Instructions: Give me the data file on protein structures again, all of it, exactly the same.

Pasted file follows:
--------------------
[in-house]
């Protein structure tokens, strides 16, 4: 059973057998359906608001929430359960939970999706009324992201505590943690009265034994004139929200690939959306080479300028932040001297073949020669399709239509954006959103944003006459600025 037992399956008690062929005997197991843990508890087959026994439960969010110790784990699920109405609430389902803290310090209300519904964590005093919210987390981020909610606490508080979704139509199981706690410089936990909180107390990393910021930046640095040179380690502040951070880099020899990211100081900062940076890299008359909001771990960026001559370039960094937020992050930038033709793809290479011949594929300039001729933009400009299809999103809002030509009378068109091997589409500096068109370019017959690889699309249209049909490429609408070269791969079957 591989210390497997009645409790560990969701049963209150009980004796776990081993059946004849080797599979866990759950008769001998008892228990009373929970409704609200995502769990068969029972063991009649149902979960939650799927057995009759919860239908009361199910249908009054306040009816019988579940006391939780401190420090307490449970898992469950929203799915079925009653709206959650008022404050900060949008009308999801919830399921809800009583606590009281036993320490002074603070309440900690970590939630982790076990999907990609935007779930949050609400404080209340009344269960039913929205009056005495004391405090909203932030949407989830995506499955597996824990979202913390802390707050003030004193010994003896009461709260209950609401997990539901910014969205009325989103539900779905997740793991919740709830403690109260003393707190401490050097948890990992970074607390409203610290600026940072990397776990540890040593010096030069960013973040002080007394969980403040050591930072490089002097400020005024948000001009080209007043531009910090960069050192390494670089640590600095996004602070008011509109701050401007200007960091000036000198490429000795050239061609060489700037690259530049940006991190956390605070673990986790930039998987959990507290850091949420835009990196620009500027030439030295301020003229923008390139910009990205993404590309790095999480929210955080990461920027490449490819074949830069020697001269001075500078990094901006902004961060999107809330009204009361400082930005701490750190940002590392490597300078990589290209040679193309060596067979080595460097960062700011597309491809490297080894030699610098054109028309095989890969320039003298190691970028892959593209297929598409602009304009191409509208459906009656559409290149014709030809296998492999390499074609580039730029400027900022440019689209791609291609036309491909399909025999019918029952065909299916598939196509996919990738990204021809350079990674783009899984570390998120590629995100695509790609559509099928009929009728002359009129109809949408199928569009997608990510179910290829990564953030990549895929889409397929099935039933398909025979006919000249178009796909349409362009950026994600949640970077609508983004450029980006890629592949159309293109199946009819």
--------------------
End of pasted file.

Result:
[in-house]
């Protein structure tokens, strides 16, 4: 059973057998359906608001929430359960939970999706009324992201505590943690009265034994004139929200690939959306080479300028932040001297073949020669399709239509954006959103944003006459600025 037992399956008690062929005997197991843990508890087959026994439960969010110790784990699920109405609430389902803290310090209300519904964590005093919210987390981020909610606490508080979704139509199981706690410089936990909180107390990393910021930046640095040179380690502040951070880099020899990211100081900062940076890299008359909001771990960026001559370039960094937020992050930038033709793809290479011949594929300039001729933009400009299809999103809002030509009378068109091997589409500096068109370019017959690889699309249209049909490429609408070269791969079957 591989210390497997009645409790560990969701049963209150009980004796776990081993059946004849080797599979866990759950008769001998008892228990009373929970409704609200995502769990068969029972063991009649149902979960939650799927057995009759919860239908009361199910249908009054306040009816019988579940006391939780401190420090307490449970898992469950929203799915079925009653709206959650008022404050900060949008009308999801919830399921809800009583606590009281036993320490002074603070309440900690970590939630982790076990999907990609935007779930949050609400404080209340009344269960039913929205009056005495004391405090909203932030949407989830995506499955597996824990979202913390802390707050003030004193010994003896009461709260209950609401997990539901910014969205009325989103539900779905997740793991919740709830403690109260003393707190401490050097948890990992970074607390409203610290600026940072990397776990540890040593010096030069960013973040002080007394969980403040050591930072490089002097400020005024948000001009080209007043531009910090960069050192390494670089640590600095996004602070008011509109701050401007200007960091000036000198490429000795050239061609060489700037690259530049940006991190956390605070673990986790930039998987959990507290850091949420835009990196620009500027030439030295301020003229923008390139910009990205993404590309790095999480929210955080990461920027490449490819074949830069020697001269001075500078990094901006902004961060999107809330009204009361400082930005701490750190940002590392490597300078990589290209040679193309060596067979080595460097960062700011597309491809490297080894030699610098054109028309095989890969320039003298190691970028892959593209297929598409602009304009191409509208459906009656559409290149014709030809296998492999390499074609580039730029400027900022440019689209791609291609036309491909399909025999019918029952065909299916598939196509996919990738990204021809350079990674783009899984570390998120590629995100695509790609559509099928009929009728002359009129109809949408199928569009997608990510179910290829990564953030990549895929889409397929099935039933398909025979006919000249178009796909349409362009950026994600949640970077609508983004450029980006890629592949159309293109199946009819």